What does the Office of the Ombuds do?
The Office of Ombuds exists to assist faculty members and medical students, informally and confidentially, in understanding and resolving a variety of workplace issues. Such issues may range from perceptions of unfair or discriminatory treatment to a desire to better understand formal complaint procedures to a concern about apparently unethical or unprofessional practices. In addition, the Office of Ombuds reports, without identifying information, statistical data or trends showing particular problems, so that University officials can take corrective action or otherwise improve the situation.
Ombuds? Why such an unusual name?
The Office name “Ombuds” is derived from the Swedish “Ombudsman,” originally a government official who investigated citizen complaints against government officials. In this country the function has been modified and used in a variety of organizational settings including government agencies, corporations, and colleges and universities. Generally, as the workforce became more diverse, such organizations and those employed there found the Office of Ombuds useful in promoting communication, resolving disputes, and making the climate more inclusive. We use the term Ombuds as simply a shortened, gender-free form of both ombudsman and ombudswoman.
What is distinctive about the Office of the Ombuds?
Four principles—Confidentiality, Independence, Neutrality, and Informality—are of crucial importance in the effective functioning of the Office of the Ombuds. Taken together, these four principles set the Office of the Ombuds apart from any other University service or unit. The four principles together make the Office a special part of Washington University.
- Confidentiality is vital. Neither the names of visitors nor their concerns will be divulged outside the Office without express permission. Visitors can rest assured that the questions and issues they bring to the Ombuds will go no further without their explicit approval. The only exceptions would occur in the rare situation when there is an imminent risk of serious physical harm occurring without prompt direct intervention by appropriate personnel or when a court orders disclosure of information, despite the University’s effort to maintain the confidentiality of communications with the Office of the Ombuds.
- The Office of the Ombuds is independent, free standing. It is not a part of and does not report to Human Resources, General Counsel, or the Executive Faculty. Personnel in the Office of the Ombuds are appointed by the Dean of the School of Medicine but function independently of that office. Of course, the Office of the Ombuds cannot make decisions for these administrators nor can it override their decisions and policies. But where and when appropriate the Ombuds can assist in explaining, negotiating, and mediating. Personnel in the Office if the Ombuds have direct access to the senior administrators of the University. Because of its independence, the Office of the Ombuds is not authorized to receive official notice for the University.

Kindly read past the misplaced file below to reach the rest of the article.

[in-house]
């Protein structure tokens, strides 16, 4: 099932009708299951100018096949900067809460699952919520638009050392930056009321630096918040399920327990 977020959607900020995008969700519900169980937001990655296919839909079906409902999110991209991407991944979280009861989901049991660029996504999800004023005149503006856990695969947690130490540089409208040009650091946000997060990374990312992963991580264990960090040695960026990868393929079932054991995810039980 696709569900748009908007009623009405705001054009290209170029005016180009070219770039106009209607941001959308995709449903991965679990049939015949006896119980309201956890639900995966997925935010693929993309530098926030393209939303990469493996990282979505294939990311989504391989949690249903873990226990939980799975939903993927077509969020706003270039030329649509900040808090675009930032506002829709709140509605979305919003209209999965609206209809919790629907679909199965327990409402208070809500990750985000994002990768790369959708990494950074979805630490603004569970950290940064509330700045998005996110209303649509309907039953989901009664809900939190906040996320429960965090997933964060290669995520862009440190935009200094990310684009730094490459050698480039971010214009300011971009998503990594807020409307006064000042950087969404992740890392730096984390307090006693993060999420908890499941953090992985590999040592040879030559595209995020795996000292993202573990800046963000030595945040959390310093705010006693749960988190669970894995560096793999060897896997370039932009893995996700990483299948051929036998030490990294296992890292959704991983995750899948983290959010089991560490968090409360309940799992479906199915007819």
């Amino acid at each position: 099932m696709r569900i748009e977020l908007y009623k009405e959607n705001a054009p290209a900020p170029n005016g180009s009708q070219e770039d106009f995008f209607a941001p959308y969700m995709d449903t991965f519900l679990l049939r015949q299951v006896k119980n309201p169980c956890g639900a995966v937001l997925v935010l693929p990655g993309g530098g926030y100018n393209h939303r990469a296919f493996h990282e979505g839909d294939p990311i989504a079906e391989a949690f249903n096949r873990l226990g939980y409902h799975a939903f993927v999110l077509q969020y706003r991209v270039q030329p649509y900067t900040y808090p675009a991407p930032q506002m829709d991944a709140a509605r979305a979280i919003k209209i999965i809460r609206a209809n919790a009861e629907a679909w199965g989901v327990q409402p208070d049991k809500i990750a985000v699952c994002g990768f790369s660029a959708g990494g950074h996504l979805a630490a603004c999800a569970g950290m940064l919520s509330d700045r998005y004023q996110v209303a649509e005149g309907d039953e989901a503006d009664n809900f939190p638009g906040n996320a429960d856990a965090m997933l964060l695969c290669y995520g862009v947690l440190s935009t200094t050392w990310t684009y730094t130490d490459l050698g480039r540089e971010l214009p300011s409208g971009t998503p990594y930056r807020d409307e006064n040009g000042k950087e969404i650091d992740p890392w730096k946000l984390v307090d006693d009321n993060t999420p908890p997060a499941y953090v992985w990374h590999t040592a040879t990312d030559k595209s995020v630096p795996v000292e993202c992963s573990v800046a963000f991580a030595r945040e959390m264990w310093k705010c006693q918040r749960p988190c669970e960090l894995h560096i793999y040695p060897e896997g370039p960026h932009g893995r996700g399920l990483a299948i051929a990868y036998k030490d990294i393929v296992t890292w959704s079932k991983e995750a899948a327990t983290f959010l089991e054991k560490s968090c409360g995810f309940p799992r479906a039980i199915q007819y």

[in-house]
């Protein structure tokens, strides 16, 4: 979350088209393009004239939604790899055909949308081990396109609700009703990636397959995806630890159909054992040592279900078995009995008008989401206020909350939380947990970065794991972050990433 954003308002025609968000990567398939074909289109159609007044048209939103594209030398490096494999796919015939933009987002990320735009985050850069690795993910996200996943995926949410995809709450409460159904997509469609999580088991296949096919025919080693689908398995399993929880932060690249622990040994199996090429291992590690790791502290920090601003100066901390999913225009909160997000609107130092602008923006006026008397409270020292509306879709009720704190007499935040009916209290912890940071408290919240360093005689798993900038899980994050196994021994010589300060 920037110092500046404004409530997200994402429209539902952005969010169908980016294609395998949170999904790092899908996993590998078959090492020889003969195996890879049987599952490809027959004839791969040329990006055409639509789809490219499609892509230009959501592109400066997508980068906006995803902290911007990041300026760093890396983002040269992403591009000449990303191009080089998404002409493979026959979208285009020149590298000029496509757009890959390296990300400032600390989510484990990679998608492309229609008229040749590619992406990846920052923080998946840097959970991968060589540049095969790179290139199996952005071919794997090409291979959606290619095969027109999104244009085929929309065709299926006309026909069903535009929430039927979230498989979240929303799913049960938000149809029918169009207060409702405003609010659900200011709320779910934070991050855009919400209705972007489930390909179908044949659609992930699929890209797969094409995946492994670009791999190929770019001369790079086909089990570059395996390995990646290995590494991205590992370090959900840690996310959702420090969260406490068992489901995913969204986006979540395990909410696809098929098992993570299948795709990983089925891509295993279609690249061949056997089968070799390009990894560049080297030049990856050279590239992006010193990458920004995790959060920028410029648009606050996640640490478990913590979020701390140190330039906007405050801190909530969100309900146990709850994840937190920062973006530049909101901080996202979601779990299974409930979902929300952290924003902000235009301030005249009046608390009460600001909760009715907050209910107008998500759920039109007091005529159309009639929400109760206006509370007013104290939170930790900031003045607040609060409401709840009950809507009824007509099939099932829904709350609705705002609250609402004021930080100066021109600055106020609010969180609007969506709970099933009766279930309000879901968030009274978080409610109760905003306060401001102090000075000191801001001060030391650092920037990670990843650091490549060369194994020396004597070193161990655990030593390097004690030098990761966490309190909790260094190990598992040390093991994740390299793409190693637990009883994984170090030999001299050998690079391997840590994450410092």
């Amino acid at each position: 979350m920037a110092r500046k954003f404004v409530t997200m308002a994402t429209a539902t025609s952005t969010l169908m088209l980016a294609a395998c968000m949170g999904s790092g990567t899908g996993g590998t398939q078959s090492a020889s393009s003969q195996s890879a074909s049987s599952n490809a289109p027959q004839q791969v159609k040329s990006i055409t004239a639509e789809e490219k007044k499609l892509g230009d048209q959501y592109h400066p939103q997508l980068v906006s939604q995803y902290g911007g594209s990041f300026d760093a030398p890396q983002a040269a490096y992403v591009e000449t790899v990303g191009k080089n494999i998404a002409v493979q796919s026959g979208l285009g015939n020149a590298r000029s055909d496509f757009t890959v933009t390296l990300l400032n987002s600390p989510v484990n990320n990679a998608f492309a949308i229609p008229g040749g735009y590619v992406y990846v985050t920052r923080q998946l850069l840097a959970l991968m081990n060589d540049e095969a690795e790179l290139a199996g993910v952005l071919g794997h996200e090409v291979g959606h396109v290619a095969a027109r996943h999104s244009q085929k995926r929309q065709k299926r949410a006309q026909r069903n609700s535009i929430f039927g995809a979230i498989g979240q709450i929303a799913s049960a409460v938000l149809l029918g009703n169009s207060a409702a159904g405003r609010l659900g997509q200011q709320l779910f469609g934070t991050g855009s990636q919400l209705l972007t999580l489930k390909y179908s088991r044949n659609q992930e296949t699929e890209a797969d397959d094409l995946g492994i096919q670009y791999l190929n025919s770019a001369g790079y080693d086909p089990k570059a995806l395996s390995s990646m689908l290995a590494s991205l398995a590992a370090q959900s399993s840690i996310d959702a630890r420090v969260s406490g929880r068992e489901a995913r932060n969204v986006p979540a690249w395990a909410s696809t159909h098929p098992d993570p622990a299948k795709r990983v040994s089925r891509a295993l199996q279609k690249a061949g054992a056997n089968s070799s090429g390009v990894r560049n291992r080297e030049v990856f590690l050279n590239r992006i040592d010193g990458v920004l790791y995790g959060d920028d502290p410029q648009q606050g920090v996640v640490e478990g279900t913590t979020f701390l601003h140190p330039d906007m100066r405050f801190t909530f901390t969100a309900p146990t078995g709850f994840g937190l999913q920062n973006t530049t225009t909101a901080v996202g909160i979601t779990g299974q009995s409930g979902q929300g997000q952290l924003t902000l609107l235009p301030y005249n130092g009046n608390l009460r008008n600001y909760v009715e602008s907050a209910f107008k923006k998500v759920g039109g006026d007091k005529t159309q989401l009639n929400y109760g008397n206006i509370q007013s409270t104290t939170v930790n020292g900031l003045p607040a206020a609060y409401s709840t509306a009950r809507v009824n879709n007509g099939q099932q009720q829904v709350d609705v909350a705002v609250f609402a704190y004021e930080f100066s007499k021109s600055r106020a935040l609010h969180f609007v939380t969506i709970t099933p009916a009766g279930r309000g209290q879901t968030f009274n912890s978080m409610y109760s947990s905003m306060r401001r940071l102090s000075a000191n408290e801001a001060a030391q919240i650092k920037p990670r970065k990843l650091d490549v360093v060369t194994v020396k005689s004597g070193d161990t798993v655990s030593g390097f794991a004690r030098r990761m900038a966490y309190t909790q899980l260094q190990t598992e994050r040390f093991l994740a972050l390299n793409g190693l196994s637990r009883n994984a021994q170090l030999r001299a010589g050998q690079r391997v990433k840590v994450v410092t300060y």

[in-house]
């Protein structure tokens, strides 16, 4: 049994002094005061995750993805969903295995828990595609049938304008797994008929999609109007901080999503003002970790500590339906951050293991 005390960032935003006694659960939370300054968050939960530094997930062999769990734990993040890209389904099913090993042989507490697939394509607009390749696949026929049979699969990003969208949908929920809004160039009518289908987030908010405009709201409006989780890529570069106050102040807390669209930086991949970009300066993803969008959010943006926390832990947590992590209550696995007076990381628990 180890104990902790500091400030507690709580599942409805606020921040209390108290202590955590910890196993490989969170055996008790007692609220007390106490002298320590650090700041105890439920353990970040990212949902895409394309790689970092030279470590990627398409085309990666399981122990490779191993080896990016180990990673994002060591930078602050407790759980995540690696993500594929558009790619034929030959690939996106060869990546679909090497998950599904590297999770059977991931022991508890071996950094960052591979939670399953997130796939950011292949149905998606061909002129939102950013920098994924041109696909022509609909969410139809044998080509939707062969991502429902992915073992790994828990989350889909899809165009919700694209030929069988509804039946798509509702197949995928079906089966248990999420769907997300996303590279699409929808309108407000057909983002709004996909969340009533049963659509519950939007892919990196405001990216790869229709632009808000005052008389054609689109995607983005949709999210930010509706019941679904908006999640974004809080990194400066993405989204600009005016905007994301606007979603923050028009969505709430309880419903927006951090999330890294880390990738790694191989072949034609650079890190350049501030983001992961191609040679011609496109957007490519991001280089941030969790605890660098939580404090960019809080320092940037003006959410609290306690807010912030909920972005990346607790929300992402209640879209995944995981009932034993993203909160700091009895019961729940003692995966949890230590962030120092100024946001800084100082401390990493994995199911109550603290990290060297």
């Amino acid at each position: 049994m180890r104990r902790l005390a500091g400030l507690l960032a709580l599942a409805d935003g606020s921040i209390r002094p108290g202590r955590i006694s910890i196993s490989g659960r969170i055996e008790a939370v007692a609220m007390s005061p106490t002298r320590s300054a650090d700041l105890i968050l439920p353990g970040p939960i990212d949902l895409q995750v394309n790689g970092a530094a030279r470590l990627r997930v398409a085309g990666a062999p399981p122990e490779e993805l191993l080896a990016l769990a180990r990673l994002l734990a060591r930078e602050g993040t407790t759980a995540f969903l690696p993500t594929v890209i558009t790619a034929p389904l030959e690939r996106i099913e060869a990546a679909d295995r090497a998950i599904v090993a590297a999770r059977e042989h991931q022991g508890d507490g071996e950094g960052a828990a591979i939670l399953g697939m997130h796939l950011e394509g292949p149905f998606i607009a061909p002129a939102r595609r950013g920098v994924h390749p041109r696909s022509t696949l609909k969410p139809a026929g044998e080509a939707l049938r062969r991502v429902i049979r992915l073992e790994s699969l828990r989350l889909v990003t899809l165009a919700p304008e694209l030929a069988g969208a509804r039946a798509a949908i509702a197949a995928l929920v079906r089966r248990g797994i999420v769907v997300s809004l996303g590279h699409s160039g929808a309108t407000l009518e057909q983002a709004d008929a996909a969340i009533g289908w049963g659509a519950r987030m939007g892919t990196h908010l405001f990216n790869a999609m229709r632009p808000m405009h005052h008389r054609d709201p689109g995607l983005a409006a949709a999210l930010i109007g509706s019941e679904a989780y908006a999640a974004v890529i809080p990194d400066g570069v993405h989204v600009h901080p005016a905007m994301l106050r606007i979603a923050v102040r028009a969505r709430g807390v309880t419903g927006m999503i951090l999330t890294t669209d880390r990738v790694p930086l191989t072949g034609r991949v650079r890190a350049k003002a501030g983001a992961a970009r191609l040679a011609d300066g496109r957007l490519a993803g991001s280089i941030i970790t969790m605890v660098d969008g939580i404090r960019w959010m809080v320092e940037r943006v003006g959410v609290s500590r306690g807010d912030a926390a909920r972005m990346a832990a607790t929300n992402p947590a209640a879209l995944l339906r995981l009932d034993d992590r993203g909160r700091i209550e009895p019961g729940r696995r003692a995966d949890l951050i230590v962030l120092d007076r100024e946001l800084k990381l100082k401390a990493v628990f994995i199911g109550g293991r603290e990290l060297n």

- The Office of the Ombuds is neutral and impartial. It does not take sides. The mission of the Ombuds is to listen, to understand, to explain, to discuss options, to weigh alternatives, and to point out possibilities and consequences.
- The Office of the Ombuds is informal and conversational. It keeps few records and makes only statistical reports that may illuminate trends or continuing concerns. Its primary mission is to help individuals, confidentially, one at a time.
Who is the Office of the Ombuds intended to serve?
The Office of the Ombuds is intended to serve all university staff, postdocs and graduate students. There are also ombuds available to assist faculty and medical students.
When should I go to the Office of the Ombuds?
If you want or need to discuss a sensitive issue or question regarding your assignment or employment; if you need a question answered, but don’t know whom to ask; if you think you may have been treated unfairly or arbitrarily; if you become aware of practices that you think are questionable, but don’t know whom to tell or don’t want to be involved; if you need help communicating productively with a co-worker, a supervisor, a mentor or an adviser, you can make an appointment with the ombuds.
What concerns are likely to be brought to the Office of the Ombuds?
Perceived or apparent inequities in assignments, perquisites or pay. Concerns about inappropriate behavior or speech, particularly as they affect workplace or learning conditions. Questions about performance evaluation, promotion and retention. Concerns about practices risking or adversely affecting health and safety. Concerns about compliance with relevant public laws and regulations or university policies.
What can the Office of the Ombuds not do?
The Office of the Ombuds does not provide psychological counseling and cannot give you legal advice nor can it testify on your behalf in legal proceedings. Moreover, the Office of the Ombuds cannot receive notice on behalf of the university and cannot require any person at the university to take action to resolve issues brought to the ombuds. The Office of the Ombuds cannot take part in formal appeal or grievance procedures and will not undertake formal investigations. The ombuds will try to find answers to questions to assist in the informal resolution of difficulties and in doing so may engage in informal inquiries to the extent the ombuds has the visitor’s permissio